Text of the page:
So we were discussing it again this evening.
How were corks put into the bottles of Clicquots?
f_o_c recalled his bluff to temanbaik that the corks are frozen before they were inserted into the bottle.
I begged to differ, but I could not offer any solution on the spot.
So before the next wine appreciation gathering I offer the solution, for posterity's sake.
There's actually something called a cork machine.
Choosing and Using a Corker
There are several types of corkers available.
We highly recommend a floor corker with jaws that compress the cork like an iris.
Other corkers (twin lever, single lever, and compression corkers) rely on human muscles to compress the cork and push it into the bottles.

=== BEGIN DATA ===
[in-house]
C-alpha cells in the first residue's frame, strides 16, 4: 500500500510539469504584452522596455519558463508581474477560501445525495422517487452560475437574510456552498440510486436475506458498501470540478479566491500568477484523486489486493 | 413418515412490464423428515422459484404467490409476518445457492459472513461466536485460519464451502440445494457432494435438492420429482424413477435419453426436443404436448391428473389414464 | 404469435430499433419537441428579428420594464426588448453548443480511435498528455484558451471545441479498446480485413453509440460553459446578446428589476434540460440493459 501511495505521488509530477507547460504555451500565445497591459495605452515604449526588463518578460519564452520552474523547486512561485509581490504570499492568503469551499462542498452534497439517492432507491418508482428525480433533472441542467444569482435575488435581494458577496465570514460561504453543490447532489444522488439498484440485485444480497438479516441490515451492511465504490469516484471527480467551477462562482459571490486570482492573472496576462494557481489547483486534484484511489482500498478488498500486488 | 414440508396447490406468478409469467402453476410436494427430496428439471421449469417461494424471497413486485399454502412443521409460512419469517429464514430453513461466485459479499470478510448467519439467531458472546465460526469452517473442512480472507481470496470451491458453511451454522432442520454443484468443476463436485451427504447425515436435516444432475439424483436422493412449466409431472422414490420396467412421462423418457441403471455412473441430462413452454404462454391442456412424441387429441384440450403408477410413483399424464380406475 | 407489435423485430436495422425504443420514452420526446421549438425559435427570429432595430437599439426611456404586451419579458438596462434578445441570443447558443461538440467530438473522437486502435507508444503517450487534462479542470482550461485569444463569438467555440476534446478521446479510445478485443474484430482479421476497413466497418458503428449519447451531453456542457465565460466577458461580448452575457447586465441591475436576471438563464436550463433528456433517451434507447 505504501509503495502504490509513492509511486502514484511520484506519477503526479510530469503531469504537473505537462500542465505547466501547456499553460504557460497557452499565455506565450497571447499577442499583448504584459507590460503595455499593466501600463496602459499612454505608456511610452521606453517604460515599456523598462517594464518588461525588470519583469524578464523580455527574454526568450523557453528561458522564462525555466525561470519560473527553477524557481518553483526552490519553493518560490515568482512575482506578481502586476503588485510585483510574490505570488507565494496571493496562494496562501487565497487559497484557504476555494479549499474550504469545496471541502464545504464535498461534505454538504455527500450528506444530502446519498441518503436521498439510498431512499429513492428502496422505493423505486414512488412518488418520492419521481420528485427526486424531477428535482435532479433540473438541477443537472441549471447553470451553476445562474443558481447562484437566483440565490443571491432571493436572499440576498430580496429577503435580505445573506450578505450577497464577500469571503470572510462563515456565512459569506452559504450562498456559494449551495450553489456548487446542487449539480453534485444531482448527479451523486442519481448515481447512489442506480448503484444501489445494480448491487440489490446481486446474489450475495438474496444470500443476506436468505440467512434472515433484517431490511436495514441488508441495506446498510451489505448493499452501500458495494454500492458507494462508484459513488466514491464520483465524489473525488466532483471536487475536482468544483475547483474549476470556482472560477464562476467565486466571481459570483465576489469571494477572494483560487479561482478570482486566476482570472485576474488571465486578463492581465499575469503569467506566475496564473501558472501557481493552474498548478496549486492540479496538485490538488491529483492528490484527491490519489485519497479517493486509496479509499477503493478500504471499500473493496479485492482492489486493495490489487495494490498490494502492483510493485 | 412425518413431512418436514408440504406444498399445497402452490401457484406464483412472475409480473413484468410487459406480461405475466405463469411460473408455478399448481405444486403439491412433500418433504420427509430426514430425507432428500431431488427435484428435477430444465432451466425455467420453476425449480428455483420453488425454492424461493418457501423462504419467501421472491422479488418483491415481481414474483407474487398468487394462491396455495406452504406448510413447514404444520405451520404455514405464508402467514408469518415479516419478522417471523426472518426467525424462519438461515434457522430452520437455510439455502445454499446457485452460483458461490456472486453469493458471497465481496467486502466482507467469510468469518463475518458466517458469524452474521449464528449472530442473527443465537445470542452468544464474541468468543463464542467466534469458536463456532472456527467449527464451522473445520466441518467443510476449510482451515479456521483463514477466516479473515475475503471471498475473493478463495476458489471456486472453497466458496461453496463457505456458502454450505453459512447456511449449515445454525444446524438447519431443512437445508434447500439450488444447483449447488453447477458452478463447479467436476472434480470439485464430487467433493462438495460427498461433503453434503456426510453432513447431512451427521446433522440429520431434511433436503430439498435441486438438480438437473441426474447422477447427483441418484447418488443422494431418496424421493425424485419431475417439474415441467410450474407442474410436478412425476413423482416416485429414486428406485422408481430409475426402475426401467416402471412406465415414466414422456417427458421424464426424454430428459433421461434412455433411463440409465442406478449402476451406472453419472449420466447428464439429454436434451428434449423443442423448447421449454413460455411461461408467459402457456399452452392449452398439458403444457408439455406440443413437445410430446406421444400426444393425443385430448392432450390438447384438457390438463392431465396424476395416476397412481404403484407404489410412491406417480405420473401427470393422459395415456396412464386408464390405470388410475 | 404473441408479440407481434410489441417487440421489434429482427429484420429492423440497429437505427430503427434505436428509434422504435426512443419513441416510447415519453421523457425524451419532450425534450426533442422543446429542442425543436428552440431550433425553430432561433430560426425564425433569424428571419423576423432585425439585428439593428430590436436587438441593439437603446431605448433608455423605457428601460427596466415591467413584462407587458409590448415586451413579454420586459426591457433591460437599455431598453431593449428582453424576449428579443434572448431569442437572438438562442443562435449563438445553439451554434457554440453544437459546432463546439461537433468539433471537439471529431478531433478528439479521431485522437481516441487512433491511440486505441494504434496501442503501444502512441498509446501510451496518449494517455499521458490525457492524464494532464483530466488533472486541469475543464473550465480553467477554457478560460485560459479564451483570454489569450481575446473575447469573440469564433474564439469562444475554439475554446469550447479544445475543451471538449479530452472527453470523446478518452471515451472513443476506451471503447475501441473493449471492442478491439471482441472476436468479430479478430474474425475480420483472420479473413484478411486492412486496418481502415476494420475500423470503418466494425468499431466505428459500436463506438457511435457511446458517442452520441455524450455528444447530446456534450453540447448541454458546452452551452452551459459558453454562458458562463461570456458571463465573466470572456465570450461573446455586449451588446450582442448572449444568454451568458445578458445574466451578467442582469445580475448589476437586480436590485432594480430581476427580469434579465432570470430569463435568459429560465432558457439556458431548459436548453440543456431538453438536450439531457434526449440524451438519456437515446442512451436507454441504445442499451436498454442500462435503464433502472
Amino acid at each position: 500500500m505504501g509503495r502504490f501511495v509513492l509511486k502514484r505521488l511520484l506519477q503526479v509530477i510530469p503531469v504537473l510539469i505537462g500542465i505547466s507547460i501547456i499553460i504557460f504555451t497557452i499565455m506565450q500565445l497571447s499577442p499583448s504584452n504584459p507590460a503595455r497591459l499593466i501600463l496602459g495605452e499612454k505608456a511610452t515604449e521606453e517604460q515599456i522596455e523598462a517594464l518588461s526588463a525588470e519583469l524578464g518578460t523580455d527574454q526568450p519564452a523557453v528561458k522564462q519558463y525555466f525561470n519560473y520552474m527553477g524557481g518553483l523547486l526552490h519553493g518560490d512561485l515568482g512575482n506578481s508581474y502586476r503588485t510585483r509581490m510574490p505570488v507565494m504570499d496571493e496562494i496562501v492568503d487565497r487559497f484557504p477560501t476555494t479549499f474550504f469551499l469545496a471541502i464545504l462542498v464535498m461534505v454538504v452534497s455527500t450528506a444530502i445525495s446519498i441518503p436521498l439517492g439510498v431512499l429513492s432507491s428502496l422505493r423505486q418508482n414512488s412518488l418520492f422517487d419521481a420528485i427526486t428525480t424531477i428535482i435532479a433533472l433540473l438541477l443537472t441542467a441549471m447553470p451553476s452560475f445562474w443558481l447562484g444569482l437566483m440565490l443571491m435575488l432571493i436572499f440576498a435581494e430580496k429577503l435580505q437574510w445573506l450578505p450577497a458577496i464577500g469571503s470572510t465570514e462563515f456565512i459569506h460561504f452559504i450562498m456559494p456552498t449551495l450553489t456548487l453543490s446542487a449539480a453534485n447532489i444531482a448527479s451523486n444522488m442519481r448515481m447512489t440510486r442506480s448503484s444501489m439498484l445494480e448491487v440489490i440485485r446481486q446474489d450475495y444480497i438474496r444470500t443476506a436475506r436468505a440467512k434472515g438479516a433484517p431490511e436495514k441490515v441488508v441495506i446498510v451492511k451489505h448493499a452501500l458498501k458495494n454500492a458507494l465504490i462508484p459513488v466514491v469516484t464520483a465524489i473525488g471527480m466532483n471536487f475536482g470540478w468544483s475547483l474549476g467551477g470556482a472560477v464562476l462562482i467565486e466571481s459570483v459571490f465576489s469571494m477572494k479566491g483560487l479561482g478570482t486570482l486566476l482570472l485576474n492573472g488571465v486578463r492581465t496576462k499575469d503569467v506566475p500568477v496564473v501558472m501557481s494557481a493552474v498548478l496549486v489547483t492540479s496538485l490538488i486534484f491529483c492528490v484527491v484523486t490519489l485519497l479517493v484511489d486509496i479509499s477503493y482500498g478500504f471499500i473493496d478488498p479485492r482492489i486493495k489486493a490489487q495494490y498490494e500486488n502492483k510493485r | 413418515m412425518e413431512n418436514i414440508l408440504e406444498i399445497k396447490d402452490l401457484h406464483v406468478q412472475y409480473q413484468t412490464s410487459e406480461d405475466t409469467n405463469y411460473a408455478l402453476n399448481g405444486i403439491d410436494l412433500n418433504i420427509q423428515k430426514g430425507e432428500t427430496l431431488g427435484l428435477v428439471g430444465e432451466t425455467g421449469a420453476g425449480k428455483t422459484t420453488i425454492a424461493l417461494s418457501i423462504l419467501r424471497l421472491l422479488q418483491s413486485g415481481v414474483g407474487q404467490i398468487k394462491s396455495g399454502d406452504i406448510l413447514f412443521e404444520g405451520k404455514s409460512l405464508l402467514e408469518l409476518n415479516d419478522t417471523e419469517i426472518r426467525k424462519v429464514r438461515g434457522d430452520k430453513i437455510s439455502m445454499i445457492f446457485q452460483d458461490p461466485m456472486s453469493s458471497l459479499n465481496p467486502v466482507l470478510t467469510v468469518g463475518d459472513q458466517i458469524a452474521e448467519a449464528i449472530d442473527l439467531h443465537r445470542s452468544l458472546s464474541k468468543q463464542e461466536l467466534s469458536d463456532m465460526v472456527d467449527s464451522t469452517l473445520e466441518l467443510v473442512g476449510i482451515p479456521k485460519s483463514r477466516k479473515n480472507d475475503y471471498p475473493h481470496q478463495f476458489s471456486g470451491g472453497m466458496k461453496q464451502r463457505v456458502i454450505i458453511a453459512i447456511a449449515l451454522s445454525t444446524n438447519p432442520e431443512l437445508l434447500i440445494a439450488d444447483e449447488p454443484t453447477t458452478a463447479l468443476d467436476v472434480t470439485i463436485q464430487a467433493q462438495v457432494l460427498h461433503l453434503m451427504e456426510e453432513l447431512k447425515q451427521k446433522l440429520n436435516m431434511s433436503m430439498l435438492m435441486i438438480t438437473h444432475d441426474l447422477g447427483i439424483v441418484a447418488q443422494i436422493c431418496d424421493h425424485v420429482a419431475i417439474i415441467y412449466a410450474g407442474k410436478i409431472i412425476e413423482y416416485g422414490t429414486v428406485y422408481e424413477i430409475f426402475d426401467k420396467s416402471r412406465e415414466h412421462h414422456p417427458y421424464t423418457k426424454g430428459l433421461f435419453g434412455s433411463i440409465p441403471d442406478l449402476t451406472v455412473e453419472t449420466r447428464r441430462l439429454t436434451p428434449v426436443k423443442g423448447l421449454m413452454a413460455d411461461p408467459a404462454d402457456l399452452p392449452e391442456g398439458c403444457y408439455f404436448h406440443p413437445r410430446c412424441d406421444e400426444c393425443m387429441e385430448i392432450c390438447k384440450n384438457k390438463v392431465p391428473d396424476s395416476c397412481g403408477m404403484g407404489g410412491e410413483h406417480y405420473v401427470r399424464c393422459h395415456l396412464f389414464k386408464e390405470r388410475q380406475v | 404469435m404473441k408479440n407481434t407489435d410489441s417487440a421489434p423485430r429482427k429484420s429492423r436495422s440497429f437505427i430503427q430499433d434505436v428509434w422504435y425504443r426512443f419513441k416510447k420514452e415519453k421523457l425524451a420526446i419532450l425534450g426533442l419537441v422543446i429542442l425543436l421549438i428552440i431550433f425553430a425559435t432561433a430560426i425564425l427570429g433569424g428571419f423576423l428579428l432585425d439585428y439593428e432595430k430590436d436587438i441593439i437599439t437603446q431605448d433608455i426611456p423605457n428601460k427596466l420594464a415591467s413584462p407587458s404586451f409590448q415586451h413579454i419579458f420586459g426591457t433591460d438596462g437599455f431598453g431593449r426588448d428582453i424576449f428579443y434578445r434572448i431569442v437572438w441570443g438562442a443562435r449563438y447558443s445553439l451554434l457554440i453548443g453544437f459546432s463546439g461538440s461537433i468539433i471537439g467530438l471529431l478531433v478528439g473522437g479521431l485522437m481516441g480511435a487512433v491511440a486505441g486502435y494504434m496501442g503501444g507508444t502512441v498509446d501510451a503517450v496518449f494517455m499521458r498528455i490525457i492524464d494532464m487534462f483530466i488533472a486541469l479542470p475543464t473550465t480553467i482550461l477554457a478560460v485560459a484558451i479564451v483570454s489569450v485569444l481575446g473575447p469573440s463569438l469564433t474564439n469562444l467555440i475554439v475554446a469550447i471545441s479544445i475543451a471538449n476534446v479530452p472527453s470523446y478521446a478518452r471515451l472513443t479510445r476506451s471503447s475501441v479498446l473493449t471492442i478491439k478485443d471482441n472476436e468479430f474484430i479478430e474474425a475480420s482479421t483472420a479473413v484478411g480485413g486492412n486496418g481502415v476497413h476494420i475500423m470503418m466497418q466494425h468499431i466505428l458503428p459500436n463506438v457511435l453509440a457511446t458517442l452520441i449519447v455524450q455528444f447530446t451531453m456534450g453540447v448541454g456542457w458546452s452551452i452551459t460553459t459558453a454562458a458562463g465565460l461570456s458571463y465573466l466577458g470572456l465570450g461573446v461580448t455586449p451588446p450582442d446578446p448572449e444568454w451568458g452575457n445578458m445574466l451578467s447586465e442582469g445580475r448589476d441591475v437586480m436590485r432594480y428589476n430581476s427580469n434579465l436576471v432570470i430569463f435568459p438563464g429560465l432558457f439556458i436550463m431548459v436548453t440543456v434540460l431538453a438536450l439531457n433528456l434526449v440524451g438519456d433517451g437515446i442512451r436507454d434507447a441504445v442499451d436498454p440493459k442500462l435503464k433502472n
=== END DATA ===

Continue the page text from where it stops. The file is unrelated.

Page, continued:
Iris jaw floor corkers, while more expensive, use simple levers and mechanical advantage to carefully compress the corks and insert them precisely into the bottles.
Also, they hold the bottles steady in a spring-Ioaded base. They are really worth the extra money.
After the corks have been inserted into the bottles it's a good idea to dry the top of the cork off with a cloth.
This will prevent any moisture there from forming mould on the top of the cork.
While a spot of mould on the top of the cork wouldn't hurt your wine, it does look unpleasant.